Fresh, homegrown in winter
We just had lunch, an egg omelet that included chives (not the garlic chives whose seed I'm offering, but the more common round leave onion chive that gets pretty purple flowers), lemon thyme, chickweed, and basil.
All of these are growing in pots. The chives were planted about 10 years ago, the lemon thyme from a tiny plant 15 years ago. Chives are looking prettty flattened and browned at this point, but as long as the winter is relatively mild, they will keep growing from their bulb, putting up fresh green for us to find.
The lemon thyme is nearly evergreen, but turns maroon-ish in the leaves, in order to gather the warming sunrays. It will loose all its tiny leaves and even die back on the ends when winter is long and rough. But with a springtime haircut it grows out lush and beautiful again.
The chickweed germinated some weeks ago in a pot in which I had grown a dahlia rhizome in the summer. Since the pot had been placed to decorate the walk to the front door, I spotted it soon after it sprouted, and today I took the first cuttings from it. It has grown stems about 8 inches long that were trying to lay snug against the soil. Sometimes chickweed is called winterweed -- no wonder.
One pot of basil was grown in a 6 inch plastic pot that has previously grown St Johnswort seedlings and prickly pear leaf cuttings. When it started getting too cold for basil outside, I pinched off its flowers and brought it into the cold but south facing kitchen window. I could easily wipe out this little plant with a single pot of spaghetti sauce, but I treat it as if it were some precious, exotic, herb that I will never have again; I ration it.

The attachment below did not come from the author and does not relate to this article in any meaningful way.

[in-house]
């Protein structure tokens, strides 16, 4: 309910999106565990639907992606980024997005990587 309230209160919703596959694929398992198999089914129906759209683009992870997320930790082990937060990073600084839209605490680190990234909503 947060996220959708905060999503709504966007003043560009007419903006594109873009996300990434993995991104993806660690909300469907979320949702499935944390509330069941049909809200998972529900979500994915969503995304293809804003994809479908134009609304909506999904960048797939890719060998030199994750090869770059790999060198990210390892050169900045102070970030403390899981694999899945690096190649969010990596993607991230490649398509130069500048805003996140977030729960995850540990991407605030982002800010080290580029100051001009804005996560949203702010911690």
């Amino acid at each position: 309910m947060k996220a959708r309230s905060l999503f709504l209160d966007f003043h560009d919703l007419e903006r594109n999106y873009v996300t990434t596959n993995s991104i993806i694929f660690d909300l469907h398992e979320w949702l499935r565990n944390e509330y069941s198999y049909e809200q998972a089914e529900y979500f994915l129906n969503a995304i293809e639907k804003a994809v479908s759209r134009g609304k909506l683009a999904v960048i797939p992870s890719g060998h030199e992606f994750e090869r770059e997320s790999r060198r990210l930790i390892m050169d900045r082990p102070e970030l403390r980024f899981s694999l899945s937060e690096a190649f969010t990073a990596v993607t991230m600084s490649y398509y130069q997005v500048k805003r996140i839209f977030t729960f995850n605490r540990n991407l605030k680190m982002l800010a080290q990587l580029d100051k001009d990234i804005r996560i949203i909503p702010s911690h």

A second pot of basil is one that was rescued from my compost pile. A neighbor had contributed it early in the spring. I don't think she realized it had survived winter in its pot and would grow well again when hot weather came. I think it might be Thai basil. It has reddish stems, wirey, but stout. I could see the tiny, undeveloped leaf buds when I picked it up from the top of the compost pile and gave it a new pot. It just looked hardy. I'm wondering whether this basil might be perennial if I keep the flowers picked off before they develop seeds.
Lunch even had a fresh citrus dessert. Tangerine. We grow the tiniest tangerines in a 16 inch pot that sits on the front porch as long as the temperature is above 35 F. I'd love to put it in a bigger pot, but the tree would grow too big for our house if it had any more soil.
What fresh foods are you able to find in nature or in your garden in winter?